We’ve had a week to reflect on the explosion of creativity that was Mozilla’s Media, Freedom and the Web festival (MozFest). The festival marked the launch of Popcorn 1.0, and the alpha version of Popcorn Maker. We also partnered with the National Film Board of Canada to premiere One Millionth Tower, a documentary film made entirely in WebGL, using Popcorn as the event system. David Humphrey has written a great writeup on his impressions on the festival, I’d encourage you to read it. Meanwhile, on this blog, I wanted to round up some of the early press reactions, as well as a few links to demos that were made at the fest.
David Humphrey and Brett Gaylor announce Popcorn 1.0 at Mozfest
From the front page of Wired.com (Nov 5):
“The makers of the new film One Millionth Tower reinvented the documentary format…. The resulting film is unlike any before it.
One Millionth Tower, which is premiering on Wired.com the same day it premieres at the Mozilla Festival in London, is not just a static story recorded on film and then edited together for audiences…. Everything is triggered by [Mozilla's] Popcorn.js, which acts like a conductor signaling which instruments play at what times.“
Webmonkey: Mozilla Reinvents Web Video With Popcorn 1.0
“Video on the web has always been a bit disappointing. After all, it’s pretty much just like television, only smaller. Unlike the rest of the web, video is just as much a passive experience in your browser as it is anywhere else.
Mozilla would like to change that.
Gizmodo: Here’s How You Make a Documentary Only Using HTML5 and WebGL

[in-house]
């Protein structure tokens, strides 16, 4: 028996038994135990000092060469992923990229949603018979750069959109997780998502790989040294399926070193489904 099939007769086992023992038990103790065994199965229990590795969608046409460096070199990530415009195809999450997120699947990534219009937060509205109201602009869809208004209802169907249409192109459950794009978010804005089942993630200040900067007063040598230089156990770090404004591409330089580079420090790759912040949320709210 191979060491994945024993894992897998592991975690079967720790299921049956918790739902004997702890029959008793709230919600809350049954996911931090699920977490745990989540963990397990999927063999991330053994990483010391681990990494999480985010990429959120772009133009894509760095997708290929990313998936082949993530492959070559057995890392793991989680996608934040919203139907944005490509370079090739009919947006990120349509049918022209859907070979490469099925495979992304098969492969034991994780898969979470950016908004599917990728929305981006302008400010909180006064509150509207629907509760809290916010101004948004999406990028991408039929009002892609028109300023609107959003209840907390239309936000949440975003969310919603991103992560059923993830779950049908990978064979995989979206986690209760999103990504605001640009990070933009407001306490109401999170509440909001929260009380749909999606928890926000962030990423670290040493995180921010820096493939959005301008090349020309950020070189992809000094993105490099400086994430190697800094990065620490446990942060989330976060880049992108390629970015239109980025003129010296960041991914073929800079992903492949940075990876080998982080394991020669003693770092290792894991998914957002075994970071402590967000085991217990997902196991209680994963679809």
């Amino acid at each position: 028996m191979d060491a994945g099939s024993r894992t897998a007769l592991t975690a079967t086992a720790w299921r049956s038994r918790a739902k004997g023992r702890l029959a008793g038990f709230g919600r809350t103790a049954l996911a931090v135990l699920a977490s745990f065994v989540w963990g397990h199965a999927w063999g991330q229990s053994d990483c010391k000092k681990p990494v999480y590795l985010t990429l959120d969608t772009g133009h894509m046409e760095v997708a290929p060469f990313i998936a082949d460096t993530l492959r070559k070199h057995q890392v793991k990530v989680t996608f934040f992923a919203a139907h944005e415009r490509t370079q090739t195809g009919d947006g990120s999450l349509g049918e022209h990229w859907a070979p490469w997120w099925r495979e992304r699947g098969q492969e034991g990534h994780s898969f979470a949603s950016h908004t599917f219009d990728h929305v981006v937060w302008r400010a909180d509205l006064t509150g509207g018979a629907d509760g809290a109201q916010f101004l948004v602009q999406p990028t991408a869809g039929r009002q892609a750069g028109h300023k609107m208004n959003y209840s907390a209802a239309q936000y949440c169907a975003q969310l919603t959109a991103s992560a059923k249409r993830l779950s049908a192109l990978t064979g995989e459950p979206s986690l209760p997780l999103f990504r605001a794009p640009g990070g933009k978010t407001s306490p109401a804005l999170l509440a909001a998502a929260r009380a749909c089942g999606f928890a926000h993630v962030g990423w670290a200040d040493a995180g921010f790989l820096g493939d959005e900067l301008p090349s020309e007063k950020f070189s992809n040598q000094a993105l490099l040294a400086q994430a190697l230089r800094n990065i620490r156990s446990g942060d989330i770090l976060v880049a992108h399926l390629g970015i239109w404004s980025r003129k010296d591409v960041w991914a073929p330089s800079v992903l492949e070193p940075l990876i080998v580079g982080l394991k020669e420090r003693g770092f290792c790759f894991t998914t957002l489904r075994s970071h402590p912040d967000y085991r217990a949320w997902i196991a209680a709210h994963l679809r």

Boing Boing: A documentary built with WebGL and other open standards
“Damn cool.” –Cory Doctorow
TechCrunch: Mozilla Festival salutes more Popcorn and less developer-ghetto
Emmy-award winning filmmaker Kat Cizek described herself as ‘super-chuffed’ when she came on stage to present the world’s first HTML5 film at #mozfest. It was the world premiere of ‘One Millionth Tower’, a documentary that works like the web itself: ever-changing, updated by the minute.
“We can’t just think about interaction at the end but need it from the beginning to create a conversation between the filmmaker and the audience,” agreed the students involved in the development of Popcorn. “This kind of storytelling is just getting started.”
The New York Times:
One new technology launched and then workshopped at MozFest was Popcorn.js, a library of video augmentation tools that makes it straightforward to overlay content layers per the time signatures in digital video. The Popcorn.js workshop developers took little more five minutes to produce their Web version of popup videos.
The biggest thrill was seeing the largest gathering of popcorn developers ever assemble roll up their sleeves. There were many new faces, as well, such as the developers from RAMP, who came to the festival to launch their recent foray into popcorn development. Much of what was made over the 2 days is impossible to capture – new connections, new ideas, the start of many projects. A few demos stood out, however, and were showcased at the “closing circle” of the festival:
A great showcase of having popcorn content play simultaneously on 2 screens – imagine a television show with related content on your tablet. Created by the CDOT crew: David Seifreid, Jon Buckley, Christopher DeCairos, Scott Downe.
Berto Yanez made a great demo showing the possibilities of tracking a colour within a video element, and inserting HTML into this colour.
The Pirate Bay “Augumentary”
With help from the Popcorn community, filmmaker Simon Klose realized a proof of concept for his upcoming documentary “The Pirate Bay – Away From Keyboard” in which related content appears in a sidebar.
See you at next year’s Mozfest!
(photos CC BY-NC-SA by Jonathan Mcintosh)